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Messages - LawSchoolIsEvil
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« on: June 15, 2007, 12:45:21 AM »
Whatever happened with that HAH stuff?
We have window 8, which I think has a view window of June 25 - June 27 and a select window of June 28. It's one of the options on the table.
P.S. I feel like I should get you a "Sorry about your loss" card, but pretty much everyone saw it coming. Go Celtics.
« on: June 14, 2007, 02:47:52 PM »
Hmmm... when were we supposed to receive this waitlist #? I'm terribly confused. I haven't gotten an email from Harvard since I was notified of immunization requirements or whatever almost a month ago.
That's for on-campus people
« on: May 21, 2007, 11:34:40 AM »
Howdy, LS. How're things?
Not bad. Finally officially graduated and now trying to work out this whole housing business like everyone else. How'd your "feel better about Harvard" trip a while back end up going?
« on: May 19, 2007, 08:21:22 PM »
Haven't been on LSD in a while, so just tagging this thread for now
« on: March 21, 2007, 12:00:20 PM »
So apparently my lighthearted question ruined entire weekends and shocked moral consciences. Pretty impressive.
In other news, it's hilarious how 75% of their thread is dedicated to debating the proper answer to the question and whether going to Harvard will in fact guarantee 20 blazing hot women propositioning you on a daily basis.
« on: March 20, 2007, 05:02:33 PM »
Hi! I liked your necklace a lot at brunch!
This is exactly the kind of exchange that brought about the original conversation about power tools. And I definitely remember you. Your boyfriend seemed like he was doing much more than just tolerating the weekend--he was gloating about all the freebies and lack of questions asked. Talking to him was what made me solidify my (now abandoned because of other travel) plan to infiltrate the Yale ASW.
« on: March 20, 2007, 02:15:31 PM »
The question on everyone's (well, my) mind: How did it compare to Columbia? Students, faculty, location, city, etc?
Favorably. "It's Harvard" isn't just the name; it's really a feeling you have when you're there, that you're part of something bigger. I really didn't buy this at all until I visited this weekend and experienced it for myself.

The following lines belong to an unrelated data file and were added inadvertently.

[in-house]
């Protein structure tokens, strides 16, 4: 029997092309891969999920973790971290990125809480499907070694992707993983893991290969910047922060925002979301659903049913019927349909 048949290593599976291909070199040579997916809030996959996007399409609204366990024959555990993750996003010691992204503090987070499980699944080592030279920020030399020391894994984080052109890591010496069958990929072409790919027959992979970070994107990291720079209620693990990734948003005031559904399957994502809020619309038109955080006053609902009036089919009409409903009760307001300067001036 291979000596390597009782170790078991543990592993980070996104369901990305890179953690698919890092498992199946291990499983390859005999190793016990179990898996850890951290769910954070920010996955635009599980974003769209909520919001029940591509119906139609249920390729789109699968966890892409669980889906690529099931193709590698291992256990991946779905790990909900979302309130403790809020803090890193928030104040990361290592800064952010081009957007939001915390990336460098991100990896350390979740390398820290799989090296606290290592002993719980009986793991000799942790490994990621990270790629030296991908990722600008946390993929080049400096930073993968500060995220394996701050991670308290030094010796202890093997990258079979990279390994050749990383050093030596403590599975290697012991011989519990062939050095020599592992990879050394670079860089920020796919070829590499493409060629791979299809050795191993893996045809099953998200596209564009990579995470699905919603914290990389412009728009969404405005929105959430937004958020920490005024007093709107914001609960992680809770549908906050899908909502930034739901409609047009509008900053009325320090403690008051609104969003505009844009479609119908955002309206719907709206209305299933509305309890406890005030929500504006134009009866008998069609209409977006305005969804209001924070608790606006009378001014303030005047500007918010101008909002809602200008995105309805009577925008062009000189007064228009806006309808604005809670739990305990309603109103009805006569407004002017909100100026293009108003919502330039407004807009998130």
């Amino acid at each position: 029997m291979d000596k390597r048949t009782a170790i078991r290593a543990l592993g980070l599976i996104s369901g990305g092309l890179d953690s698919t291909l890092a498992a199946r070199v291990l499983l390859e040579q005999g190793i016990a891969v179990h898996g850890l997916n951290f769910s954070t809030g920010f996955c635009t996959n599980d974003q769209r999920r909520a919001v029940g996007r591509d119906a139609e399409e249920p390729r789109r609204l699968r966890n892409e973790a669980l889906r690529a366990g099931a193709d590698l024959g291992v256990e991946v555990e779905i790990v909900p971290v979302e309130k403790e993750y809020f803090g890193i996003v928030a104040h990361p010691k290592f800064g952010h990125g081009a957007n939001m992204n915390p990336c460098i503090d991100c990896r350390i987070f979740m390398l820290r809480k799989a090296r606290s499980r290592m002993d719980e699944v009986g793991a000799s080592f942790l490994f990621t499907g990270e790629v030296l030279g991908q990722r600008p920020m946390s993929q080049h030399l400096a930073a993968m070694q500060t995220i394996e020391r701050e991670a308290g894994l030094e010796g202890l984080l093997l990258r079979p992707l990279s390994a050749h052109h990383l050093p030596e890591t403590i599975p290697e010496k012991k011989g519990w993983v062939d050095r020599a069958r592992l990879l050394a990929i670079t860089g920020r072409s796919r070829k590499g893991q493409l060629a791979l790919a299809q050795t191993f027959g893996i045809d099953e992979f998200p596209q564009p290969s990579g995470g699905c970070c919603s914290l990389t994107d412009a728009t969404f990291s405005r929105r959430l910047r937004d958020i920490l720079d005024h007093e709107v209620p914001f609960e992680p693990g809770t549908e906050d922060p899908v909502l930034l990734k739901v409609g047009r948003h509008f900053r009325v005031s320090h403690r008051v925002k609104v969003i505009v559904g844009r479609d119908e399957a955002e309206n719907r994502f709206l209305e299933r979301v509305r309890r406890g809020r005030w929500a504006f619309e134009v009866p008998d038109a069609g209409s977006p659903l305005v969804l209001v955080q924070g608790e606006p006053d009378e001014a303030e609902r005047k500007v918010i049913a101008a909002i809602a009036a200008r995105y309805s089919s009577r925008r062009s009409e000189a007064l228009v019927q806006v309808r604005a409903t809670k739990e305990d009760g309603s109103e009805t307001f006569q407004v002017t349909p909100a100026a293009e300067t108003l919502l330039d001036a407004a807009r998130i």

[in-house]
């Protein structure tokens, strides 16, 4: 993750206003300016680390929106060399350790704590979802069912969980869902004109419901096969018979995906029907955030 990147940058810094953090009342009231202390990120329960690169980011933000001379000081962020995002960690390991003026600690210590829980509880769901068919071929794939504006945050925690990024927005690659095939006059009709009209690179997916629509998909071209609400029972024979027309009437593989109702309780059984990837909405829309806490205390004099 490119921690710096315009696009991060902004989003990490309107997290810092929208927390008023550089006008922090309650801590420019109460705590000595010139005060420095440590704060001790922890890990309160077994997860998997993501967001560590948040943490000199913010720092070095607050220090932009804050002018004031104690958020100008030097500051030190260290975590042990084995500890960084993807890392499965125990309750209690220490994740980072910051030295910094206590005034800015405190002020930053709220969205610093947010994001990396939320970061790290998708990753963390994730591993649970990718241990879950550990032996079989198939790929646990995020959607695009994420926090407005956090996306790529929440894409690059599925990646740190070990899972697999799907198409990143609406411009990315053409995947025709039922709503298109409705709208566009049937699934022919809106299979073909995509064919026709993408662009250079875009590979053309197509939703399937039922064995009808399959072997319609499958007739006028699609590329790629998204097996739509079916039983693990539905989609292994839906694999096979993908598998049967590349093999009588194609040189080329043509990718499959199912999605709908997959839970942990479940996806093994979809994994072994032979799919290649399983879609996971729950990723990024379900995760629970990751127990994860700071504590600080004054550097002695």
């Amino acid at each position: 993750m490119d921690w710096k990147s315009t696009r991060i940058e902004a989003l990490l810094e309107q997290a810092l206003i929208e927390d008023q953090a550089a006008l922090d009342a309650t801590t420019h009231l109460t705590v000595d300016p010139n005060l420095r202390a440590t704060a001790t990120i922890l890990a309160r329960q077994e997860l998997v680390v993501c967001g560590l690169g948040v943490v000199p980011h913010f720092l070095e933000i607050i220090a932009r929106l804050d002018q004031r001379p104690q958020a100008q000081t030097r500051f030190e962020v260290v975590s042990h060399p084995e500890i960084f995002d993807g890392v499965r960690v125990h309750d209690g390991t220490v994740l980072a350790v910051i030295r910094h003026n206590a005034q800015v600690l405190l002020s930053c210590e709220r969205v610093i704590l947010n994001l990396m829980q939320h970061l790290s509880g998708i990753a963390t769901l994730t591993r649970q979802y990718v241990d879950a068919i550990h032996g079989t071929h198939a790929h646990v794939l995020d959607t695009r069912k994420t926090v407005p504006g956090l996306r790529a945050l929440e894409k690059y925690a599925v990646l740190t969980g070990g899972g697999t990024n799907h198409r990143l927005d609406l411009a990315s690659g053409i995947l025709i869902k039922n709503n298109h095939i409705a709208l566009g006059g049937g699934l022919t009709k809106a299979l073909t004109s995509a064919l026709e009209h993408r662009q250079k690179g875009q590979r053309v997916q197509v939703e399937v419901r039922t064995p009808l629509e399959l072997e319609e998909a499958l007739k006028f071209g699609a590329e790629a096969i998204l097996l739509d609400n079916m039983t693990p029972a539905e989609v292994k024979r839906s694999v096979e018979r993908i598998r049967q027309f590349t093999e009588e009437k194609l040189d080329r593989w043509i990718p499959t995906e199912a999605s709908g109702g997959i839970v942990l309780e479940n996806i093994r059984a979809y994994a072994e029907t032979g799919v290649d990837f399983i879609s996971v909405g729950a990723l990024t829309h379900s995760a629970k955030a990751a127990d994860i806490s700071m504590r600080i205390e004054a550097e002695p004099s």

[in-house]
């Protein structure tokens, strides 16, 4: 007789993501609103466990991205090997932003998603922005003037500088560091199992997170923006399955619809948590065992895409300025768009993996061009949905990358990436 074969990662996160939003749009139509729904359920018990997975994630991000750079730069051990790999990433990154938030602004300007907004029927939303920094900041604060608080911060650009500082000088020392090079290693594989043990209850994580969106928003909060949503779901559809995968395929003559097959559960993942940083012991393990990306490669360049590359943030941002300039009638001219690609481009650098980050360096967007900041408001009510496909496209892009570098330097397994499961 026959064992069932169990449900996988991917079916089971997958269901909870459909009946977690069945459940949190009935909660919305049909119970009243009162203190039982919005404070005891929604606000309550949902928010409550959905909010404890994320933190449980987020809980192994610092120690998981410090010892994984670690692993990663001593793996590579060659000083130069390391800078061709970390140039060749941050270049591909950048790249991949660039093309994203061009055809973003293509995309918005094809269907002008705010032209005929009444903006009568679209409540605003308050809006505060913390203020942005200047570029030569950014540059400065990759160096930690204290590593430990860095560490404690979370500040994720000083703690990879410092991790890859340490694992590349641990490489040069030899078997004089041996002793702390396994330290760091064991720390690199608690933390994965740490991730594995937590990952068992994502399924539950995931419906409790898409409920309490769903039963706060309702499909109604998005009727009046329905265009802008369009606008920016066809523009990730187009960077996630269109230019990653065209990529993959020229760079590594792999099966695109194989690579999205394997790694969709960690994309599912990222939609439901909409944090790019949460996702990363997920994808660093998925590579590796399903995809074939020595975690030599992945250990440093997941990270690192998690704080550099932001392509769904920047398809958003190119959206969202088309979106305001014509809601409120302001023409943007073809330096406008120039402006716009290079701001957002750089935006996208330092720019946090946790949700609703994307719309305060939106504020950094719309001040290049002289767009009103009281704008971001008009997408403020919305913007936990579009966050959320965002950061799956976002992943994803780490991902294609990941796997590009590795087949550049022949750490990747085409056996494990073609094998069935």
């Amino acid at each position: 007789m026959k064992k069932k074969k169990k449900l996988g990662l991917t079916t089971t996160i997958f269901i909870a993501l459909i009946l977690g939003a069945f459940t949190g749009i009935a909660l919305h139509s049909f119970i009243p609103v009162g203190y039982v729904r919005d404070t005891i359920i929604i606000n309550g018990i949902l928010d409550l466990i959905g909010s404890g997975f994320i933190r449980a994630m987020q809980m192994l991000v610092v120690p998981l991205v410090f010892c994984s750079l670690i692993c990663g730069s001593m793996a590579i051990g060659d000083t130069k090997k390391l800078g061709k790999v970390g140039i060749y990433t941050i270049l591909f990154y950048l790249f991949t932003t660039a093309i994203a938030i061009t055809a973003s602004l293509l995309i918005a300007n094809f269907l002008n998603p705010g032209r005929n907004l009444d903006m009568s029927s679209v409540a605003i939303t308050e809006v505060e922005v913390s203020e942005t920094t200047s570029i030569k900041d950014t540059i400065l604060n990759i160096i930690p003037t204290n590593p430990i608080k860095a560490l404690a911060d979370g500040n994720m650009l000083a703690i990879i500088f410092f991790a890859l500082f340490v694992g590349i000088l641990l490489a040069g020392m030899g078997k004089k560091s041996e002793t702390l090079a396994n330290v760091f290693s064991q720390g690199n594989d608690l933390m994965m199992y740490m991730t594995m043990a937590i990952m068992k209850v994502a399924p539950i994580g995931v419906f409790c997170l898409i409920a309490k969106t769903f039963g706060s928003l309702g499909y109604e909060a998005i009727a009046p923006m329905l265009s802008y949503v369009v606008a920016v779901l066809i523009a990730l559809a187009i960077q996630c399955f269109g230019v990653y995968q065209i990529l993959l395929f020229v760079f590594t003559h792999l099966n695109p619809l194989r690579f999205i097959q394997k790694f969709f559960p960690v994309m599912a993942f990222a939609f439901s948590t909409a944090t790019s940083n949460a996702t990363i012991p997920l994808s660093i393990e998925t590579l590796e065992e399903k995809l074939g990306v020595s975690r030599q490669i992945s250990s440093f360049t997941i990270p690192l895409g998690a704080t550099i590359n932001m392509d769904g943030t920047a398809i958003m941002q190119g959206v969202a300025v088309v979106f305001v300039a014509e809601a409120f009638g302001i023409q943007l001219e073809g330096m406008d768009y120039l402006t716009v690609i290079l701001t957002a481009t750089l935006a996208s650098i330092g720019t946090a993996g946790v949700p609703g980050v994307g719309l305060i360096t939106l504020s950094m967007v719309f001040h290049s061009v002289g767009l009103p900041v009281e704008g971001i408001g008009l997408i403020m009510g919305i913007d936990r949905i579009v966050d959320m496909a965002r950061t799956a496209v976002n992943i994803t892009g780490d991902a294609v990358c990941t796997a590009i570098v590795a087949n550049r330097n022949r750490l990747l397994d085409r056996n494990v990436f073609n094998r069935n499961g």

Students--I hung out with a group of really cool people the entire time I was at Columbia and the entire time I was at Harvard. The random people I met were also almost exclusively interesting, fun, and social in both places. Of course, I'm sure there are plenty of students I wouldn't like at each school--I just didn't talk to them.
Faculty--Better. More of them, doing more impressive things, perfectly accessible, care about teaching and students.
Location/City--I discussed this with tons of people and it's really a matter of personal preference. New York's awesome for all its incredible resources and access to everything that is The City, but at the same time it's expensive and overwhelming for some, and it's unclear just how much you'll be realistically taking advantage of it. Cambridge is quaint yet has plenty to do (socially and culturally), Boston is a 15 minute T ride away, but Cambridge/Boston doesn't measure up to New York in terms of available resources, the T shuts down at 12:30, and the city's dead by 2am.
« on: March 20, 2007, 01:23:53 PM »
So I think this weekend was fairly representative of the Harvard experience as a whole. The school is huge and thus offers you the opportunity to do whatever it is you're interested in and find your own niche. (As Dean Kagan said, you can make a big school small, but you can't make a small school big.) In the same way, I felt the ASW was whatever you decided to make of it. I don't know how my experience compares to that of others, but here we go.
Short version: While some people were stranded in airports, watching Legally Blonde, or going on tours of Boston, I was out drinking. There was a social hour I barely remember and a very sobering negotiations workshop. Afterwards, a small group of us hit up the Cambridge bars and an undergrad party.
Long version: SCAP's flight was only delayed 20 minutes, so our plan to spend all of St. Paddy's Day drinking was in full effect. We spent two hours at an Irish bar by South Station, then headed over to the law school. Johnny Cochran (the non-dead one) happened to be on the same T as us and joined in on the flask-swigging action.
The next several hours were for self-guided tours (or watching Legally Blonde if you're one of the 6 guys and 0 girls who decided to go that route), so we got together with a bunch of people to go on a tour of the Sam Adams Brewery. Since we arrived a bit early, we decided to kill time by going to a local bar. The tour itself was nothing too extraordinary--it was free but didn't offer too much beer. Also, apparently you're not supposed to eat the hops. Whoops.
After killing some more time afterwards at the bar, we headed back for the HLS social hour, which much to my chagrin did not have alcohol (+2 points for Columbia). This was the first of several events at which I met people and completely forgot doing so, only to introduce myself to them again the next day. This hour is basically a blur in my mind, but I don't think there was anything that really stood out during it.